There are entire "cities" of bacteria inside your mouth and researchers want to map them all. This is what they look like:
Gary Borisy wants to map out colonies of microbes much like neighborhoods and cities. But there's a problem.
“You don’t have the addresses. You don’t have a GPS. You don’t know where they are,” said Borisy, a senior research investigator at the department of microbiology at the Forsyth Institute in Cambridge, Mass. “We’re trying to provide a piece of the puzzle to figure out how the city of microbes works by seeing where they live and who lives next to what.”
With the development of scientific equipment, researchers are having a better and better understanding of the genetic make-up of the bacteria inside our bodies. But we still don't know too much about how these communities are organized, and how they interact with each other and our bodies.
The first step in this is mapping the microbes. Seeing where they are in relation to each other will give us the first indications regarding these relationships.
“I look at microbial communities as neighborhoods, and I want to know who’s next to who and why it’s significant,” said Borisy. Bacteria in nature live in complex, multi-species communities in which bacterial cells that are in close proximity can exchange metabolic products and signals. “The structural relationships of these communities mean something, and until now we have never been able to visualize them.”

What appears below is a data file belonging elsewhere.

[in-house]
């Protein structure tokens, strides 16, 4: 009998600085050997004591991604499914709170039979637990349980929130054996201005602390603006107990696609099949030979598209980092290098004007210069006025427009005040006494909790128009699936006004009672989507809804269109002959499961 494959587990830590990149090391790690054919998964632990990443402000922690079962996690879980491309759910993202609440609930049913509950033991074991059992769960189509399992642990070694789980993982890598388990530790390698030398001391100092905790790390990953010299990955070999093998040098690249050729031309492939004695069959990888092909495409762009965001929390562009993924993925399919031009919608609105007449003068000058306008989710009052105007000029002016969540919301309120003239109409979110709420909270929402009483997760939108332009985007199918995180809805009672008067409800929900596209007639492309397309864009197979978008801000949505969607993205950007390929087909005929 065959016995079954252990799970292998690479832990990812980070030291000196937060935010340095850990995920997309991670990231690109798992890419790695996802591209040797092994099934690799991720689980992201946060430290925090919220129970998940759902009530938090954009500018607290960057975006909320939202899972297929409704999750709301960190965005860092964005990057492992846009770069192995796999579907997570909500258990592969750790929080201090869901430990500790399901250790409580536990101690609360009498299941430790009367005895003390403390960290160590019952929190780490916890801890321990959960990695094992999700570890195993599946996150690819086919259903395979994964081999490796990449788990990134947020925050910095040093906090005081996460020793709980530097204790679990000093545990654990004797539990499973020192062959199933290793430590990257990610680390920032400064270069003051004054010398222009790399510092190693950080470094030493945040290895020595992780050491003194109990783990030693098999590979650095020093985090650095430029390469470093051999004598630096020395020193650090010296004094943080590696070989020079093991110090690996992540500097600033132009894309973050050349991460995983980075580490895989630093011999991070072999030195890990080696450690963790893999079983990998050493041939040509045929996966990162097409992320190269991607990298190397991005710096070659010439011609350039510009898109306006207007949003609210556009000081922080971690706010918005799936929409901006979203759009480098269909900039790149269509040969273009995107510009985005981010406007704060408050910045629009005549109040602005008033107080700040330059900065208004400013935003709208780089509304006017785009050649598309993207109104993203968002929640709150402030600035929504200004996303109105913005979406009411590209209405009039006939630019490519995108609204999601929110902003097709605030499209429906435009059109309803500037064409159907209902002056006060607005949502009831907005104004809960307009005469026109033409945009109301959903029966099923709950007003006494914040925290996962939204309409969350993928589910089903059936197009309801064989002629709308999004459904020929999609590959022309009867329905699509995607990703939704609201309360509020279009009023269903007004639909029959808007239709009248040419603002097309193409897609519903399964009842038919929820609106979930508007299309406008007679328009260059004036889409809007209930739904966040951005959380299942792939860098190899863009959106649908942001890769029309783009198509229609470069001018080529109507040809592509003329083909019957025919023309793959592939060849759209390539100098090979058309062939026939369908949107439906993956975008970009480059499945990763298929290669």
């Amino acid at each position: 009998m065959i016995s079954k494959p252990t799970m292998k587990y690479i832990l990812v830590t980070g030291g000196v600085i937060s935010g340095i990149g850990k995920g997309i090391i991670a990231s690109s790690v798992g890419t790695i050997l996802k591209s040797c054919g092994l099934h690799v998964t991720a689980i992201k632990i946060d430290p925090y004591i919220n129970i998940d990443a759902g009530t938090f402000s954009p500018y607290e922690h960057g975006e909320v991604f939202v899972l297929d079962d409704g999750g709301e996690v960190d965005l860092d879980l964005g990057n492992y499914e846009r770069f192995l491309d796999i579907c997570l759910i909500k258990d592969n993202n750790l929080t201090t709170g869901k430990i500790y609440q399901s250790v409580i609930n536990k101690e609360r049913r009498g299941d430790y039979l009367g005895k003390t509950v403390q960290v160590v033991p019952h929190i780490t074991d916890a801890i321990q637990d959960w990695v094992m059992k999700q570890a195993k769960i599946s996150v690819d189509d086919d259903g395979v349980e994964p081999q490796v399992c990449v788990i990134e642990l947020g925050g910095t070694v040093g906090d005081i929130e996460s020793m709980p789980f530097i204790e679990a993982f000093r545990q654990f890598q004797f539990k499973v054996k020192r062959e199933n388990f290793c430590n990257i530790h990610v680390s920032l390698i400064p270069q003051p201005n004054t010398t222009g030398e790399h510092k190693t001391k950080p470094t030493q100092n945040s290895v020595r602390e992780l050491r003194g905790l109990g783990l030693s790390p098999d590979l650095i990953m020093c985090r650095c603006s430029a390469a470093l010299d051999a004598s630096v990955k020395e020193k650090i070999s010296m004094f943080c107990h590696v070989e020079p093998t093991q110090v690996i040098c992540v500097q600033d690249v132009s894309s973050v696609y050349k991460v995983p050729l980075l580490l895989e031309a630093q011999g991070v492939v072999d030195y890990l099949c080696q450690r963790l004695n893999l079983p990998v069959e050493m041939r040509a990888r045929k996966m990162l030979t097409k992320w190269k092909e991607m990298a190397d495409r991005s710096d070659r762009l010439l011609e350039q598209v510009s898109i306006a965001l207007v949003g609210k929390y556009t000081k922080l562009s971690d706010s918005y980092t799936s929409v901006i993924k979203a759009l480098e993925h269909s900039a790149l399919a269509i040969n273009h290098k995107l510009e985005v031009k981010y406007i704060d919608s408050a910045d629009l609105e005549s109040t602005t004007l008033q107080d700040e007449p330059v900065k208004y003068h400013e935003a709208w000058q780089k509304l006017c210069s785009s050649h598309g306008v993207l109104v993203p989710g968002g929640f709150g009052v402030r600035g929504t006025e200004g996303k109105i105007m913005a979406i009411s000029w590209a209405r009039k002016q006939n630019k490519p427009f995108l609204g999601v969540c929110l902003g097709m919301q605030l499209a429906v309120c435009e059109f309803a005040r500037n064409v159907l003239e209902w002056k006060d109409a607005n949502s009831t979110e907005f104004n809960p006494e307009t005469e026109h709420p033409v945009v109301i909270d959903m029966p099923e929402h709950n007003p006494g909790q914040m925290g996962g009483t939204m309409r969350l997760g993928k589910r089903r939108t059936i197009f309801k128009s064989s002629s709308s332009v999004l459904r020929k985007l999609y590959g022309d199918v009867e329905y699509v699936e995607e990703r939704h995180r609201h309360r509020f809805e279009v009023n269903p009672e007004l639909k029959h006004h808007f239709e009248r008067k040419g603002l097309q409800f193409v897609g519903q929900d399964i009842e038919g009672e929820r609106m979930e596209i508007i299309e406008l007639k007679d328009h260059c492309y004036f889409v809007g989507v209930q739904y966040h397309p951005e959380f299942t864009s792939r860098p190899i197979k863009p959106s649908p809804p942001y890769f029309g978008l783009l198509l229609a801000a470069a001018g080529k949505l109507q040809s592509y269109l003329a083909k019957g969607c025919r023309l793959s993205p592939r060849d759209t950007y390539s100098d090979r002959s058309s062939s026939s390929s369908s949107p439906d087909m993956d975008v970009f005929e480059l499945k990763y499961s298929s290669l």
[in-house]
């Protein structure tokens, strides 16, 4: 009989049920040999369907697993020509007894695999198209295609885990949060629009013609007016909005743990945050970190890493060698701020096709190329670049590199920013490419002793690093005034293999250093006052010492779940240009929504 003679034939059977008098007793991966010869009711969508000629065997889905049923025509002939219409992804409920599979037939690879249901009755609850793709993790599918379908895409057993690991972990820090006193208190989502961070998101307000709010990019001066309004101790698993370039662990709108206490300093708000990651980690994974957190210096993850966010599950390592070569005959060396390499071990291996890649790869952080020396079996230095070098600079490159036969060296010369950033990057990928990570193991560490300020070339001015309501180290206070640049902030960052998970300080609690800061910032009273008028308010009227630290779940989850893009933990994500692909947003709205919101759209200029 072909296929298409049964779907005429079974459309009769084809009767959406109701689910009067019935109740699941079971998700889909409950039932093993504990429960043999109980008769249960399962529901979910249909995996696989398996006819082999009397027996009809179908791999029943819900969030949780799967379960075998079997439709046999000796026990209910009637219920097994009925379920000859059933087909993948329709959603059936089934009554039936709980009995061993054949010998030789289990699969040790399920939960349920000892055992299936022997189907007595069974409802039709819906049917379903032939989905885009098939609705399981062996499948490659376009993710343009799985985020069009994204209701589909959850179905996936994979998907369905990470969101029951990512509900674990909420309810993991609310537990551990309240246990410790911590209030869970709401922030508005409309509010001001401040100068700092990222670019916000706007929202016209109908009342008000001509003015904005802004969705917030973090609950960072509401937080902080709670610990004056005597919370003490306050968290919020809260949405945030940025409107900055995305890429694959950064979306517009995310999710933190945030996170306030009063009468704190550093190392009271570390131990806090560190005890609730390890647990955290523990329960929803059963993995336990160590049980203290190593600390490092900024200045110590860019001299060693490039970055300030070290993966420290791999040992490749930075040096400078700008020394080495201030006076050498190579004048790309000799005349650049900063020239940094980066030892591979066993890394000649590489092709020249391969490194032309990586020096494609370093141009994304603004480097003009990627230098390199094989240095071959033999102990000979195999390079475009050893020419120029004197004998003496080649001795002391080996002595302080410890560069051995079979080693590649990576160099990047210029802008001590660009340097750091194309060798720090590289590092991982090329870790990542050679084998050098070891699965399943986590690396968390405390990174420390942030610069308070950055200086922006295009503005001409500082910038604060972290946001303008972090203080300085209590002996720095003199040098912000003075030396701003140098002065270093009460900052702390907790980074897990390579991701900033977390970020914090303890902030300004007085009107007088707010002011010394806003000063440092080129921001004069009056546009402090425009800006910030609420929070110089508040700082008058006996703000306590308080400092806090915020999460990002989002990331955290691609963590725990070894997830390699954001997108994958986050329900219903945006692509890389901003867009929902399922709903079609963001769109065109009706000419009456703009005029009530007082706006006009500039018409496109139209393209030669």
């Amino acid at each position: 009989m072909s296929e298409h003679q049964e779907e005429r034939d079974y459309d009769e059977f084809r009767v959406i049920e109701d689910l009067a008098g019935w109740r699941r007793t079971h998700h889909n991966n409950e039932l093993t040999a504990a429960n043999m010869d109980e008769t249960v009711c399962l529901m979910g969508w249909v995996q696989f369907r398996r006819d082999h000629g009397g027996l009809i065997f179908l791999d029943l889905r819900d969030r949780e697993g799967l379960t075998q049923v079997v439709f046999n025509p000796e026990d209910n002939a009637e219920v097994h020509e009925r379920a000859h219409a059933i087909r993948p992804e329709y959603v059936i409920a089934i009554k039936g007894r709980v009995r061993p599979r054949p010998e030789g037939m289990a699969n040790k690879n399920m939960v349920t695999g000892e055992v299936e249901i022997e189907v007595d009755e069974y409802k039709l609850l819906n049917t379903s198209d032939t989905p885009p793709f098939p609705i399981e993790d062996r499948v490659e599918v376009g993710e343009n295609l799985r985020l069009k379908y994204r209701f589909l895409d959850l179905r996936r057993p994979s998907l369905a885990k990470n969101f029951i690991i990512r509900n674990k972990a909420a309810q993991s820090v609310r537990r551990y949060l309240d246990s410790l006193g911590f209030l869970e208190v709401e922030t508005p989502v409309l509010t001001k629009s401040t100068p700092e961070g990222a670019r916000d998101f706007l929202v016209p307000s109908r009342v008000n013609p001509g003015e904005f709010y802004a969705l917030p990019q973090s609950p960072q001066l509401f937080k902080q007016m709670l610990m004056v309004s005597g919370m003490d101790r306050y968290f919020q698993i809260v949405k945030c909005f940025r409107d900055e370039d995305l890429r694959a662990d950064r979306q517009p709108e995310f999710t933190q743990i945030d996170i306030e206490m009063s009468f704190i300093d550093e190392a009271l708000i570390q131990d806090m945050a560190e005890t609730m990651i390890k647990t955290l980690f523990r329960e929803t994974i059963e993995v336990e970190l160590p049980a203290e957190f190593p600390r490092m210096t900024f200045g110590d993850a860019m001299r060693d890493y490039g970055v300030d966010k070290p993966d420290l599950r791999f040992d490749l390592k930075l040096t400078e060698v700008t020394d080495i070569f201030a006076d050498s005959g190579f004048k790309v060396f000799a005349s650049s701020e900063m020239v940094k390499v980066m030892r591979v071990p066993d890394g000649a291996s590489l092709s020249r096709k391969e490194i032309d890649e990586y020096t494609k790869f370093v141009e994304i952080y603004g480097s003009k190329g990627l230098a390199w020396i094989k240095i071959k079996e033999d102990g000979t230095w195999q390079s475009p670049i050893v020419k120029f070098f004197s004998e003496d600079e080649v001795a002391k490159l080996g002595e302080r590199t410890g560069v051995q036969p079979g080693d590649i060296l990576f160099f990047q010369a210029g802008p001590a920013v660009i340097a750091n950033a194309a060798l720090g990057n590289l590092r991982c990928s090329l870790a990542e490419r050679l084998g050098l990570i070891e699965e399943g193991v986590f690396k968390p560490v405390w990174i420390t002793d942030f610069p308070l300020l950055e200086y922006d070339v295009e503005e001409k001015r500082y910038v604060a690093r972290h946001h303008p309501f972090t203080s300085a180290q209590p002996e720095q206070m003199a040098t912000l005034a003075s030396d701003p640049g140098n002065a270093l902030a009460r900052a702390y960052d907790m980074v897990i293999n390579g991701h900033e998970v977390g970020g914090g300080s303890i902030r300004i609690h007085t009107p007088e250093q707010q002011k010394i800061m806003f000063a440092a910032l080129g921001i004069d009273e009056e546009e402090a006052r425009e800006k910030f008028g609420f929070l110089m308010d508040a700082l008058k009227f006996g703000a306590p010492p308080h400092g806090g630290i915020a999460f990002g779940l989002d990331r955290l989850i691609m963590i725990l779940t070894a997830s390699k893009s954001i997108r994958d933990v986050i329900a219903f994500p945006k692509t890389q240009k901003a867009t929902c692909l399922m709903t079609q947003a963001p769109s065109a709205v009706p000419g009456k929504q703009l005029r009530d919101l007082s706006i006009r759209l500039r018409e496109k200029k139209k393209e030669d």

For now, Borisy and his team are focusing on the mouth - it seems like a good place to start, and surprisingly, one for which we're mostly clueless. They mined the Human Oral Microbiome Database and the Human Microbiome Project for clues and came up with a list of 13 species of bacteria commonly found on teeth.
They then designed a special set of fluorescent probes for each microbe species. Basically, the probes only stick to a single bacteria species, and when they do, they start glowing, illuminating the distribution of that bacterial species with a different color. The technique is called combinatorial labeling and spectral imaging fluorescence in situ hybridization (CLASI-FISH) - and the results are stunning.
“When I first saw the results, it was like, ‘Wow!’” Borisy said. “What we saw exceeded our greatest expectations.”
What they found was several highly organized communities, with layers where only some types of bacteria mingle. Oxygen-loving bacteria lie at the periphery while filaments of other populations spread down like tree roots. In between, there are several types of bacteria that don't need oxygen to survive.
In time, researchers want to map bacteria for the entire human body but for now, the mouth is proving to be an interesting place in itself. This classification and mapping will help future microbial studies and ultimately understand how societies of microbes survive and thrive on and inside our bodies.
Journal Reference: Biogeography of a human oral microbiome at the micron scale.